Weather Forecast


Group to build in Bioscience Park

Pictured is a drawing of the proposed Prairie Holdings Group building, which will be constructed in the bioscience park in Worthington. Submitted Photo

WORTHINGTON — Prairie Holdings Group needed a new office space, and the company won’t have to go far to find the land for it.

The Worthington City Council approved on Monday the sale to PHG of eight lots in the Bioscience Industrial Park, where a new building will be constructed.

0 Talk about it

“It’s going to be our whole office complex for the Prairie Holdings Group, which is support staff,” Marc Freese, COO of PHG, said earlier Monday. “We’re also looking to move ProPig out there. We’re in the process of working on some other ventures that we’d move out, also.”

The company will move from its current location to the northern part of the park.

“We had an agreement with Merial to be able to stay in our current location through this fall,” Freese said. “With Newport Laboratories taking on new ownership, we do need to move our Prairie Holdings facility out of the current Prairie Expo facility.”

There was talk about land closer to U.S. 59, but Freese said that option was eliminated.

“We toyed with going up there with our new office complex, but we didn’t feel like that lot was adequate for expansion,” Freese said. “That was primarily the reason we chose that site up north. In talking with the city and (Administrator) Craig Clark, it was pointed out there was those lots that may fit our need a little better because of the room.”

Freese said there was never any talk about relocating outside of Worthington.

“Never, absolutely not,” he said. “We’re almost to the point where we are a proponent of other companies to come here. That would have never been an issue because you have a workforce, amenities, schooling and everything that goes along with Worthington. It’s just a little bigger city.”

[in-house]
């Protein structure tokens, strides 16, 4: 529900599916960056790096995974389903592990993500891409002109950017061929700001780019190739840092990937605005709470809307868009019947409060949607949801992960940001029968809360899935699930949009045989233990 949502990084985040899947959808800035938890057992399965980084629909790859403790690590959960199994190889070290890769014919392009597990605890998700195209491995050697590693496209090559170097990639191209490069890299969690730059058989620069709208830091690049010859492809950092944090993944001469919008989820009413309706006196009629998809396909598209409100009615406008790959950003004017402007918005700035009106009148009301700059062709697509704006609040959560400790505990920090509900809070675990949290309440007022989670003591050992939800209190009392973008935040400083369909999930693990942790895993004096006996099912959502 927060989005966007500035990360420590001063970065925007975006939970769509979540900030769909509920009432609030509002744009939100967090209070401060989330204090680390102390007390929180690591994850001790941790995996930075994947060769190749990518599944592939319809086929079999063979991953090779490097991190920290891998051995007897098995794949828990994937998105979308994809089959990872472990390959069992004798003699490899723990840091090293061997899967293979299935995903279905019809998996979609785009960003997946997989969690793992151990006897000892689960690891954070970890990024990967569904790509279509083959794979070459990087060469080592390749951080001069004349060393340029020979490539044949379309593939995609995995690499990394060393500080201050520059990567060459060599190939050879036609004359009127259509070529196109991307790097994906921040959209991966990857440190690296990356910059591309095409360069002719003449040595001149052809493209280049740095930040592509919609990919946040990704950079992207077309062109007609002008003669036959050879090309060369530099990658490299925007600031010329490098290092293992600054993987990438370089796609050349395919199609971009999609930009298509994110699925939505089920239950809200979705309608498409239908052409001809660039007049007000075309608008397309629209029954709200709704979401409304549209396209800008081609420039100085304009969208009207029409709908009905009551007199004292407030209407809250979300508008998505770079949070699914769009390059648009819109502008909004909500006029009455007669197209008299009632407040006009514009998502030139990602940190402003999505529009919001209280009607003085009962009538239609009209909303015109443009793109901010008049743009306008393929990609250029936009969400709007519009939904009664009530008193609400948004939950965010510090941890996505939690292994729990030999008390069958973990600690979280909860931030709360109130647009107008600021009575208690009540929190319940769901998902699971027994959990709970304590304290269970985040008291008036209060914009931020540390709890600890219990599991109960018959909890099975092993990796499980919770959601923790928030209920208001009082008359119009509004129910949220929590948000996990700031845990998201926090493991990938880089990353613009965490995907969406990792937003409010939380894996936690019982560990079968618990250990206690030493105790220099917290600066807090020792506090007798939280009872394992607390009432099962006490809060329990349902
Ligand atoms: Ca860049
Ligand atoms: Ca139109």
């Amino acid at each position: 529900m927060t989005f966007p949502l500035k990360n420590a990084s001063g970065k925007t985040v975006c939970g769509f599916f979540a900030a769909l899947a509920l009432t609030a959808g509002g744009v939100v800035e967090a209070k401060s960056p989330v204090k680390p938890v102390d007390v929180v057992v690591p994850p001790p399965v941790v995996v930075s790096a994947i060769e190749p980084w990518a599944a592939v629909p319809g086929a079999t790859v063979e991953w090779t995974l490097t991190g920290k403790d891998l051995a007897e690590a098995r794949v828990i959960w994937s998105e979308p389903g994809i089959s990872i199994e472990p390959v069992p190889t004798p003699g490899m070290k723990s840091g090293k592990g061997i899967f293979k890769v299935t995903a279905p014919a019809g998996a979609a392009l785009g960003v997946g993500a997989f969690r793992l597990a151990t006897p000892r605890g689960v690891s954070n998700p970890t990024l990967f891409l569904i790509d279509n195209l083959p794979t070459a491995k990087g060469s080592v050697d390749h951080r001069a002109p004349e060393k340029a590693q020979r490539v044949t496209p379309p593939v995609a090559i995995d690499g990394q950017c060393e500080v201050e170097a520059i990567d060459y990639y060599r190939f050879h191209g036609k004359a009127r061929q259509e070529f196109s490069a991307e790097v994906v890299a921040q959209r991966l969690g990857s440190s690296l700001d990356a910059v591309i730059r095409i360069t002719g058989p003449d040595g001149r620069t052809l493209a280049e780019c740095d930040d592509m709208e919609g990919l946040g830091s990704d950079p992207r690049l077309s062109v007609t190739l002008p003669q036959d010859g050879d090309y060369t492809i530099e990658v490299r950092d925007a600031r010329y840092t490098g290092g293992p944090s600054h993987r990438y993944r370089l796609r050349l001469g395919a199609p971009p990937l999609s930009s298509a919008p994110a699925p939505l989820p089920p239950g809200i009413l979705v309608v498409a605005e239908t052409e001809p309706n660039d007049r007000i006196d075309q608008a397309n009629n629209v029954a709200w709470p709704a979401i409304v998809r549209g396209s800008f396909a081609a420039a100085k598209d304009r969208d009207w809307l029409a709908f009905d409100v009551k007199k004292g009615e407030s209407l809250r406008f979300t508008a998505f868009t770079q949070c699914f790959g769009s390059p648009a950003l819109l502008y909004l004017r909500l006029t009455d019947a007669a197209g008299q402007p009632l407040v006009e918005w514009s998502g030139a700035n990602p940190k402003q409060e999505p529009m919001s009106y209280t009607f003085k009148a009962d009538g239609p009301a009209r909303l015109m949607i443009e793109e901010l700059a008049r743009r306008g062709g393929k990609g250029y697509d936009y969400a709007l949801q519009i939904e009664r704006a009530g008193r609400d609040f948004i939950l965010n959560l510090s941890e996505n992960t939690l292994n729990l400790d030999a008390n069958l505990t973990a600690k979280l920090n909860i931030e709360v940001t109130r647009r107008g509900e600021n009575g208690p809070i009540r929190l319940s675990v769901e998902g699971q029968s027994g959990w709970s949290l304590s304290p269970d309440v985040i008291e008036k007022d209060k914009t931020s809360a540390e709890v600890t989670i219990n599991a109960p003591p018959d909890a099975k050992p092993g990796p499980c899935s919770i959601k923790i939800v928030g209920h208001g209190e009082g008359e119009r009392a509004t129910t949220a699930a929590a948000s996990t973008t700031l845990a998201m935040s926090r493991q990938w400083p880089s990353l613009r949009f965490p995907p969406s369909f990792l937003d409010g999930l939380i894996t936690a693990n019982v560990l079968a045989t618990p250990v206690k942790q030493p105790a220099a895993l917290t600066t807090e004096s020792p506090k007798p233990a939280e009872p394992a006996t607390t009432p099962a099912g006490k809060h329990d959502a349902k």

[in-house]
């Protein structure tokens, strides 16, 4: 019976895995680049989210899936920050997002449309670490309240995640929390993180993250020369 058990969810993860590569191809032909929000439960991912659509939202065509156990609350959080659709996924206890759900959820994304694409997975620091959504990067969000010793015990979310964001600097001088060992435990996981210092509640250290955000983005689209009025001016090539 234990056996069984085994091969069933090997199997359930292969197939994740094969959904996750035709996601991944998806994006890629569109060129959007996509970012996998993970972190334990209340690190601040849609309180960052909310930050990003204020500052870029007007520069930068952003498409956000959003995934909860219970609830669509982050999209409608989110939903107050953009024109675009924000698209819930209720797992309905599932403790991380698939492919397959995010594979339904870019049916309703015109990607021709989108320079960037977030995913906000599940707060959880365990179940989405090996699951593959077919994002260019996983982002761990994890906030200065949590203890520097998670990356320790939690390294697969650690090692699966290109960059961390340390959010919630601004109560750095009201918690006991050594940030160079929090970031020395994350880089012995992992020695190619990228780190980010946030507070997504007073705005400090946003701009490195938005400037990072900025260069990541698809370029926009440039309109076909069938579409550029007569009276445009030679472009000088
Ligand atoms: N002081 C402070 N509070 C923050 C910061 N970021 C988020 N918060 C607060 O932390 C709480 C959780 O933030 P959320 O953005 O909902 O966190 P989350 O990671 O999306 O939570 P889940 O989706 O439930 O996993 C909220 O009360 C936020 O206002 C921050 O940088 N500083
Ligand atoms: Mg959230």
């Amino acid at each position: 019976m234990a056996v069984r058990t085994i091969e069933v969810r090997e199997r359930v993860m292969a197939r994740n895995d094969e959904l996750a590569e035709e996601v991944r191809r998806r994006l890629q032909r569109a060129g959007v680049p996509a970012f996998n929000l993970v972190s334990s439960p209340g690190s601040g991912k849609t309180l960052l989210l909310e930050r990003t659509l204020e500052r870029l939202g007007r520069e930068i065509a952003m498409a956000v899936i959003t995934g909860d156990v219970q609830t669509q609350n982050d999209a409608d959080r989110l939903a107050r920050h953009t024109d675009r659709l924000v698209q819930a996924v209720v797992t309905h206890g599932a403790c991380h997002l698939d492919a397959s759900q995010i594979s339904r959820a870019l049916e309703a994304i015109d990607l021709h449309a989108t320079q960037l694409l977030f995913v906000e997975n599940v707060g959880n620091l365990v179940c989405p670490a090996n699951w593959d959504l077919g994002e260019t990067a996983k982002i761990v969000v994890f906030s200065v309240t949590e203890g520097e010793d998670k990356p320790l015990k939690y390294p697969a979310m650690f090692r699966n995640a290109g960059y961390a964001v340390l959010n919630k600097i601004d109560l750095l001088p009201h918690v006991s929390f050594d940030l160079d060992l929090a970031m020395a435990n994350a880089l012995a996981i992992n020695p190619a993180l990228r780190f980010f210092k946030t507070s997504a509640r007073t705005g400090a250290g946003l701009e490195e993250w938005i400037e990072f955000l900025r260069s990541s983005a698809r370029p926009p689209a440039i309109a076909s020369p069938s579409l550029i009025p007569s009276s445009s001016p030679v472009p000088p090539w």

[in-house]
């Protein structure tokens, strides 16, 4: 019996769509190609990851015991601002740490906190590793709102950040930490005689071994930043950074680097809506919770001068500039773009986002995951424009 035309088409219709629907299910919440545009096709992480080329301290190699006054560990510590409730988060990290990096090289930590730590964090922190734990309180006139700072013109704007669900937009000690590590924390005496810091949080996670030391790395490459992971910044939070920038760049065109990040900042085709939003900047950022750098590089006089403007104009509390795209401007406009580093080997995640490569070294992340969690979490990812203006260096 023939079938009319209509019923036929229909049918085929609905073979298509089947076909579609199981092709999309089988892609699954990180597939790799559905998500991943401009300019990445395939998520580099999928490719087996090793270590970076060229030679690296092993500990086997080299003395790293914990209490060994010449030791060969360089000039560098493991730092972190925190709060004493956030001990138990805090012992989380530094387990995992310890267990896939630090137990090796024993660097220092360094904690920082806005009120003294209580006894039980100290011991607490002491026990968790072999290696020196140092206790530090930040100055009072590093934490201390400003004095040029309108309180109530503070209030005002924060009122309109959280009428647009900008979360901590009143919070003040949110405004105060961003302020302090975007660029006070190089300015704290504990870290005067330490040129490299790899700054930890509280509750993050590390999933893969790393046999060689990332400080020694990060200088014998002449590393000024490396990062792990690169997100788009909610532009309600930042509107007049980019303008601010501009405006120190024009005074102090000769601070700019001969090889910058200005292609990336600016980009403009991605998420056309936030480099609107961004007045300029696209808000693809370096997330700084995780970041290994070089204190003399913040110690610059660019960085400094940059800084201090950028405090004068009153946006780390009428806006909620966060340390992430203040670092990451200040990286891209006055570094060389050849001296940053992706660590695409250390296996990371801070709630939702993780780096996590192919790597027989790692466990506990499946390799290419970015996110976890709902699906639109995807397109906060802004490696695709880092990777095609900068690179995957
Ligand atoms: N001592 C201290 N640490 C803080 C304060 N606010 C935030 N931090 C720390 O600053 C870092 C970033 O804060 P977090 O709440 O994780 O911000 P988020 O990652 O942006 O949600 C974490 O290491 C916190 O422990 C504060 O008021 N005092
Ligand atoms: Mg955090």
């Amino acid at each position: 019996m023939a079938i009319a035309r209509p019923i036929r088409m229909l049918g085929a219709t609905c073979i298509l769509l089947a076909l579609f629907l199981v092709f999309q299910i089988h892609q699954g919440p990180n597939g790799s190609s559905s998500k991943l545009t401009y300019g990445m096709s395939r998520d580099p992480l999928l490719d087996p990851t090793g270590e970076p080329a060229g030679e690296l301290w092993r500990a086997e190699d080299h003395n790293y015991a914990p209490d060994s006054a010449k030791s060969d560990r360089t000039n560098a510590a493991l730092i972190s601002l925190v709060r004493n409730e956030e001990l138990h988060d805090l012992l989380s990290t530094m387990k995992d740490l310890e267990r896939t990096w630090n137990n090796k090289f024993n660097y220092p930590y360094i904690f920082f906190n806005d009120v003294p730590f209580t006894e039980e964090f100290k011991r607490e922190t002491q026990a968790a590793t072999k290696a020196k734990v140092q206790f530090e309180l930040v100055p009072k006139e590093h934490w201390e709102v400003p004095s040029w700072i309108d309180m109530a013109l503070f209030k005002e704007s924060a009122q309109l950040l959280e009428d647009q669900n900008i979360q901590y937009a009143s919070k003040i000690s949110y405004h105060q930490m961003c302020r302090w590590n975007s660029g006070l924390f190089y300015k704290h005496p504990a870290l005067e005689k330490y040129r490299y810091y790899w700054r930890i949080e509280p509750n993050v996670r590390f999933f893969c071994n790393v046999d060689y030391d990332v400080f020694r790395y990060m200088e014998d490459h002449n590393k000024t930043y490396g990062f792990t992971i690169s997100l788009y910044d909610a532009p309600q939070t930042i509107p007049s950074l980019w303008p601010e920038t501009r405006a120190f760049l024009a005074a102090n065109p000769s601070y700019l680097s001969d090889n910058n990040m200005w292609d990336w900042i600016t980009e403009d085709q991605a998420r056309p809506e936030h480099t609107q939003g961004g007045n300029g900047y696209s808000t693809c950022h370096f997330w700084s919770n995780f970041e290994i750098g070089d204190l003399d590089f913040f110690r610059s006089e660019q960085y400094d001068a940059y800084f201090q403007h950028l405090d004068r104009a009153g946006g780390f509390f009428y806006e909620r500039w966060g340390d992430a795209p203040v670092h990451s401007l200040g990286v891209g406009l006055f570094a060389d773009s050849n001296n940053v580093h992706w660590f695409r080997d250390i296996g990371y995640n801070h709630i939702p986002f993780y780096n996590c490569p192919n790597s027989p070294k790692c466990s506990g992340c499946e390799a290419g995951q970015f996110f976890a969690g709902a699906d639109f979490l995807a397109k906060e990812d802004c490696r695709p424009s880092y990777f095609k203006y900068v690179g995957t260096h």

Right now, the cost of the proposed 21,000-square-foot office building and a 12,650-square-foot manufacturing/distribution center is not known. However, the timeframe for the new facility will be relatively short.

“We actually have to be out of our old facility by this fall,” Freese said. “We’re going to be breaking ground here shortly. As soon as the frost is out, we’ll be breaking ground. So it’s coming quick.”

In a public hearing Monday night, the council approved the sale of the 13.88 acres of land. The established asking price is $360,000.

However, that amount will be in the form of a forgivable loan, as long as PHG meets certain criteria. Among those, PHG must construct improvements that will have an estimated market value for tax purposes of at least $2.5 million. According to Clark, the return on investment for the city is approximately 14 years.

“It’s set up as a land forgiveness loan agreement,” Clark said. “It’s structured over a 20-year term. They have to create jobs and tax value, which they aren’t going to have a problem in meeting the added tax value.

“They have to produce 18 jobs over a two-year period and have a minimum wage of $10 per hour inclusive of benefits,” Clark continued. “That shows the requirements they have to contend with. Every year the loan of the amount is forgiven.”

Freese said PHG will be able to create those jobs.

“We do have some new ventures that are getting closer to going live,” he said. “Plus, when the ownership group sold Newport, some of our key employees went to Newport. We’re going to have to add some new employees -- not only with that venture to support Prairie Holdings, but we also have some new venture that are coming active that are also going to have some new employees.”

During the council meeting Donna Tims, CFO, said some of the jobs added will include staff accountants, warehouse employees, sales staff and maintenance staff.

According to Abraham Algadi, manager of Worthington Regional Economic Development Corp., the transaction is a harbinger of good things to come.

“We obviously see that as a very good sign of things to come,” Algadi said. “This is obviously one of our major employers, and we support their efforts in starting to carry out their plans.”

The council unanimously approved the sale.

“This is exactly what we’ve been hoping for,” Council member Scott Nelson said.

In other business, the council also heard a presentation about the restoration of the Japanese cannon in Chautauqua Park. Nobles County Administrator Tom Johnson presented proposed modifications to the county tobacco ordinance.

The council also approved $25,000 for professional services to prepare application for conditional letter of map revision in relation to the flood mitigation study.

Community Content Coordinator Aaron Hagen can be reached at 376-7323.